As the graph shows, Emerging Markets have rocketed ahead at times, only to fall back to Earth later.

However, you’ll also notice the relatively low correlation in performance between the Emerging Markets and the MSCI World ETF that tracks developed countries. Low correlation can be a good source of long-term performance for your overall portfolio.
 

Performance: MSCI World vs Emerging Markets (04/03/2006 – 04/03/2019)

 

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Source: justETF Research; as of 04/03/2019

 

Cheap Emerging Markets ETFs

 

Emerging Market ETF costs have fallen sharply over the last decade and now start with OCFs of 0.18%. Competition between ETF providers means that Emerging Markets trackers are cheaper than single country products covering the same space – unlike with Developed World products. There’s also a range of physically optimised Emerging Markets ETFs available.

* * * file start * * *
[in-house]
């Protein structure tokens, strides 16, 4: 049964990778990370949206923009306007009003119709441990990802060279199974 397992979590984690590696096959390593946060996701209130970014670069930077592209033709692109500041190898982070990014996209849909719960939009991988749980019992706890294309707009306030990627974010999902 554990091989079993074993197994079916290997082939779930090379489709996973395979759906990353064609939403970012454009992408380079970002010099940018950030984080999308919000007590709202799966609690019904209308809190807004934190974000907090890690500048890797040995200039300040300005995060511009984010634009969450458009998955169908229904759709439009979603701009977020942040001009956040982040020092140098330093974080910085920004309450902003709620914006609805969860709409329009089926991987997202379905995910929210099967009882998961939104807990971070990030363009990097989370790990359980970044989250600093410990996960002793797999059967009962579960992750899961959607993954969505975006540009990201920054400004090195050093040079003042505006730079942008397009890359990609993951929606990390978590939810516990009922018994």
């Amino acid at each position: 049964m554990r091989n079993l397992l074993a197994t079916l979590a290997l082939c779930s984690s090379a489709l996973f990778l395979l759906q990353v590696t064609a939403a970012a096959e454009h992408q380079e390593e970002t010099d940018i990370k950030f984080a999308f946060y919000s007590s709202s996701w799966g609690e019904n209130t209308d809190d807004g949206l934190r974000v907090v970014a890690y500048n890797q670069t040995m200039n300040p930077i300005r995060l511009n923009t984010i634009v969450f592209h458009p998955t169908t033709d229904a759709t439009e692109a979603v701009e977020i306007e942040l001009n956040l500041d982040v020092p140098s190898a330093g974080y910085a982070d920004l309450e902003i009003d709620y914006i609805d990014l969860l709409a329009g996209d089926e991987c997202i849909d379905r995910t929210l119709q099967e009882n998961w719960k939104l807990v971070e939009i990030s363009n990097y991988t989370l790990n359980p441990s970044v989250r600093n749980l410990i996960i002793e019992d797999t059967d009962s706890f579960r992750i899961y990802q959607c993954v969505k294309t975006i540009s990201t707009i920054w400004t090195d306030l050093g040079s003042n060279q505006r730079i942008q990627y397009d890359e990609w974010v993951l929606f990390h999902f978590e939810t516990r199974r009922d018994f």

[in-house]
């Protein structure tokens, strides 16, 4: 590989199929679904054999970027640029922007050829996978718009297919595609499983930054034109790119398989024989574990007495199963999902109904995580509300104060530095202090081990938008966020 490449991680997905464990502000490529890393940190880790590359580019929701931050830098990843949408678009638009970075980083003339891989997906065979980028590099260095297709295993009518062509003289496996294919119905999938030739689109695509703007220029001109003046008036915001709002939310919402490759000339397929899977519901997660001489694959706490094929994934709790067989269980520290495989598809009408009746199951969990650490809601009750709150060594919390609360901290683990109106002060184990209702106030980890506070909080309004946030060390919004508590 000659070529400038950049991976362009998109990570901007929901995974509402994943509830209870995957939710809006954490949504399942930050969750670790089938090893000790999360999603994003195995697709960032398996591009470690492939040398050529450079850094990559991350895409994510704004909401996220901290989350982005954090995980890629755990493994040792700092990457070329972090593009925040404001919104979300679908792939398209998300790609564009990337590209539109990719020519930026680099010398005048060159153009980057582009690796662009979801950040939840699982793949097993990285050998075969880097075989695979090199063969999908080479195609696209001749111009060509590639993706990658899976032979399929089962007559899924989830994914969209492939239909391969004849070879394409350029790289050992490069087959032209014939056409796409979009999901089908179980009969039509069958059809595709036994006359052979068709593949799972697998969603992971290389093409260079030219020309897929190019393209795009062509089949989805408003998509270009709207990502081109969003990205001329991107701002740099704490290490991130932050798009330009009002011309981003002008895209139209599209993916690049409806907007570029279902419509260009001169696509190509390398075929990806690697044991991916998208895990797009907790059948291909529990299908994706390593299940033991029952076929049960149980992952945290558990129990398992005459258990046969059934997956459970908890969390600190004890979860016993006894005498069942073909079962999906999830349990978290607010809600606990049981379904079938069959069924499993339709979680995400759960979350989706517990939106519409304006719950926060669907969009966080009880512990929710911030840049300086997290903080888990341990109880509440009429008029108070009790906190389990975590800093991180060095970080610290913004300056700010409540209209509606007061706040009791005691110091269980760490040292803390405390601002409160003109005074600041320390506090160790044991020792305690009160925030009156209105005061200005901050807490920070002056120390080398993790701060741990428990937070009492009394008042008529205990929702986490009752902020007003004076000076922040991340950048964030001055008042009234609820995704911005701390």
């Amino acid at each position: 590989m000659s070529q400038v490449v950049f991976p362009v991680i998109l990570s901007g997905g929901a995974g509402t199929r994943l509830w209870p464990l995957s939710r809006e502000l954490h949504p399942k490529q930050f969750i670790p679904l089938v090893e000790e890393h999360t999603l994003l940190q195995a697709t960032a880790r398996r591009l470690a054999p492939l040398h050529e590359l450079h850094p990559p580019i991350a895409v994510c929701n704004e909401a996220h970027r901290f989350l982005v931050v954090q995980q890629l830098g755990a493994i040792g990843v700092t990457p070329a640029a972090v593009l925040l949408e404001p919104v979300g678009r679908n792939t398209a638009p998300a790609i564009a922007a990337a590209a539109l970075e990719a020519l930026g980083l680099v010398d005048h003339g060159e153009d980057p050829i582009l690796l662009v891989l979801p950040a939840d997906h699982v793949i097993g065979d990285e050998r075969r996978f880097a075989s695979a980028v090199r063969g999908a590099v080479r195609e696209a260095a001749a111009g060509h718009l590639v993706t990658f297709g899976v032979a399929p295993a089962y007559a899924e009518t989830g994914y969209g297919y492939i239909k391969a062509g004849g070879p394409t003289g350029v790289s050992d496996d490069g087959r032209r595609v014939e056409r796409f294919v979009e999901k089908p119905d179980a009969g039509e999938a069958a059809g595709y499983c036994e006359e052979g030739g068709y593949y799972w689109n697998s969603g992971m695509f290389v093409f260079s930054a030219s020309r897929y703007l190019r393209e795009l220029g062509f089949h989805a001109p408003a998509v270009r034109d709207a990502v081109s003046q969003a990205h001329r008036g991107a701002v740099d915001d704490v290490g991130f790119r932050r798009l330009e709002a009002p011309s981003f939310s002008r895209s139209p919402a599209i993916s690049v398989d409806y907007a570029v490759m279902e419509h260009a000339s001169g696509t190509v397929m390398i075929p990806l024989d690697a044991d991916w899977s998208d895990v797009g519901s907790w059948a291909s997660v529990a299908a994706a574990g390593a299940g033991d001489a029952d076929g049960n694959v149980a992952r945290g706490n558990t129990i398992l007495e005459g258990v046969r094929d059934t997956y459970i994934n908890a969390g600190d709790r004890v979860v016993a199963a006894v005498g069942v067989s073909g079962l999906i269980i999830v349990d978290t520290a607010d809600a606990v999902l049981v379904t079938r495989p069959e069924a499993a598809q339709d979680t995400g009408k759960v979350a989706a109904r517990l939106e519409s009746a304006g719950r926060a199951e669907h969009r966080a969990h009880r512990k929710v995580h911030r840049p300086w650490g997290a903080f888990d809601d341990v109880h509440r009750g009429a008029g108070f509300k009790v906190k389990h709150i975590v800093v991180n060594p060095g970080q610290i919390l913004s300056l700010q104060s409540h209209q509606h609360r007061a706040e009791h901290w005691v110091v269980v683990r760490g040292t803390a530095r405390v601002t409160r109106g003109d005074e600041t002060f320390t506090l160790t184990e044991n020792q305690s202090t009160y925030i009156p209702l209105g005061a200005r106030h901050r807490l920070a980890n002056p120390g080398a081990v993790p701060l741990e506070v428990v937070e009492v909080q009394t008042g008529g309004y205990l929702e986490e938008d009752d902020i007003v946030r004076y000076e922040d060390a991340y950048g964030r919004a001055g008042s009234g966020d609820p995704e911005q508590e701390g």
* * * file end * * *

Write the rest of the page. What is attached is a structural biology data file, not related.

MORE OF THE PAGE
Of course, cost should not be your only selection criteria. The table below shows a strong level of competition between providers of MSCI Emerging Markets ETFs, so use our comparison tools to compare returns and choose a product that tightly tracks its index.

 

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ETF portfolios: Emerging Markets asset allocation

 

Passive investors typically seek to hold equities in the same proportion as broad global market capitalisations and then adjust in line with their individual investment strategy.

Emerging Markets present a conundrum though because their investible stock markets only account for 11% of global capitalisation while their economies account for 40% of global production.

Hence there’s a strong case for upweighting your allocation in favour of the long-term growth opportunity. An asset allocation of 20% to Emerging Markets is reasonable. Some go higher still but bear in mind your tolerance of volatility if you want to allocate to Emerging Markets using share of world GDP.

 

ETF